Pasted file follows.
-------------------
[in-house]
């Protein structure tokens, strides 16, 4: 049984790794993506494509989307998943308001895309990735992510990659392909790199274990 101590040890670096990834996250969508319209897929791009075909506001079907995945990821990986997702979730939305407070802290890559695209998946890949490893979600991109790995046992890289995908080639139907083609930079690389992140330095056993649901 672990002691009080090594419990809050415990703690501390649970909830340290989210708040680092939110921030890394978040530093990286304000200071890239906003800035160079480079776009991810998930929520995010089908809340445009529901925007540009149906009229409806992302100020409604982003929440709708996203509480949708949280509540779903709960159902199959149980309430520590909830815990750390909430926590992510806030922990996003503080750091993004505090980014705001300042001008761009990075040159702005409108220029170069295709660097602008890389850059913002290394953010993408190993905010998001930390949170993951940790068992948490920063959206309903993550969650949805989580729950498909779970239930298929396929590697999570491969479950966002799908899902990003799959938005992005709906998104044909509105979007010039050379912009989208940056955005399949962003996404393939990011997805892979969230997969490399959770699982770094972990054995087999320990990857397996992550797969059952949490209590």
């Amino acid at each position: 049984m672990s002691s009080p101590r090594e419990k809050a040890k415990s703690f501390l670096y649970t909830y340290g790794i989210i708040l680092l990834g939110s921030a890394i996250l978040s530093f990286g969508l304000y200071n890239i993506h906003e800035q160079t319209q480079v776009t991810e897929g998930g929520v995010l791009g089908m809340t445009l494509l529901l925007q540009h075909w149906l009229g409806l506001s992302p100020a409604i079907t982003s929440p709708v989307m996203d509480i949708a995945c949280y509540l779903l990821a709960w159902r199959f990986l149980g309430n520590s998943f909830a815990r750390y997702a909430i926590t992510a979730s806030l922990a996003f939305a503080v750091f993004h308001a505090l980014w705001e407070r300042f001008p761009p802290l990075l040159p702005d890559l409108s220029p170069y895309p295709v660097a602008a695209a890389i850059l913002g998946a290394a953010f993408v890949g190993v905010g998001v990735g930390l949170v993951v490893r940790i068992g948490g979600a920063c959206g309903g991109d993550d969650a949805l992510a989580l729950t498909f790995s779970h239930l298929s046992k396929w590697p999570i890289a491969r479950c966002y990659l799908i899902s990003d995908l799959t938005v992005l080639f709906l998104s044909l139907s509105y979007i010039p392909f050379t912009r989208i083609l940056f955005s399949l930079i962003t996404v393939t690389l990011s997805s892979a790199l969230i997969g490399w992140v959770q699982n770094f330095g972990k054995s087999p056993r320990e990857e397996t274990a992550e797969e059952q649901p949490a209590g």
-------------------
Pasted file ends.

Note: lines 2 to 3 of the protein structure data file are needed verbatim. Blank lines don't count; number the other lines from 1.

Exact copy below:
């Protein structure tokens, strides 16, 4: 049984790794993506494509989307998943308001895309990735992510990659392909790199274990 101590040890670096990834996250969508319209897929791009075909506001079907995945990821990986997702979730939305407070802290890559695209998946890949490893979600991109790995046992890289995908080639139907083609930079690389992140330095056993649901 672990002691009080090594419990809050415990703690501390649970909830340290989210708040680092939110921030890394978040530093990286304000200071890239906003800035160079480079776009991810998930929520995010089908809340445009529901925007540009149906009229409806992302100020409604982003929440709708996203509480949708949280509540779903709960159902199959149980309430520590909830815990750390909430926590992510806030922990996003503080750091993004505090980014705001300042001008761009990075040159702005409108220029170069295709660097602008890389850059913002290394953010993408190993905010998001930390949170993951940790068992948490920063959206309903993550969650949805989580729950498909779970239930298929396929590697999570491969479950966002799908899902990003799959938005992005709906998104044909509105979007010039050379912009989208940056955005399949962003996404393939990011997805892979969230997969490399959770699982770094972990054995087999320990990857397996992550797969059952949490209590």
């Amino acid at each position: 049984m672990s002691s009080p101590r090594e419990k809050a040890k415990s703690f501390l670096y649970t909830y340290g790794i989210i708040l680092l990834g939110s921030a890394i996250l978040s530093f990286g969508l304000y200071n890239i993506h906003e800035q160079t319209q480079v776009t991810e897929g998930g929520v995010l791009g089908m809340t445009l494509l529901l925007q540009h075909w149906l009229g409806l506001s992302p100020a409604i079907t982003s929440p709708v989307m996203d509480i949708a995945c949280y509540l779903l990821a709960w159902r199959f990986l149980g309430n520590s998943f909830a815990r750390y997702a909430i926590t992510a979730s806030l922990a996003f939305a503080v750091f993004h308001a505090l980014w705001e407070r300042f001008p761009p802290l990075l040159p702005d890559l409108s220029p170069y895309p295709v660097a602008a695209a890389i850059l913002g998946a290394a953010f993408v890949g190993v905010g998001v990735g930390l949170v993951v490893r940790i068992g948490g979600a920063c959206g309903g991109d993550d969650a949805l992510a989580l729950t498909f790995s779970h239930l298929s046992k396929w590697p999570i890289a491969r479950c966002y990659l799908i899902s990003d995908l799959t938005v992005l080639f709906l998104s044909l139907s509105y979007i010039p392909f050379t912009r989208i083609l940056f955005s399949l930079i962003t996404v393939t690389l990011s997805s892979a790199l969230i997969g490399w992140v959770q699982n770094f330095g972990k054995s087999p056993r320990e990857e397996t274990a992550e797969e059952q649901p949490a209590g």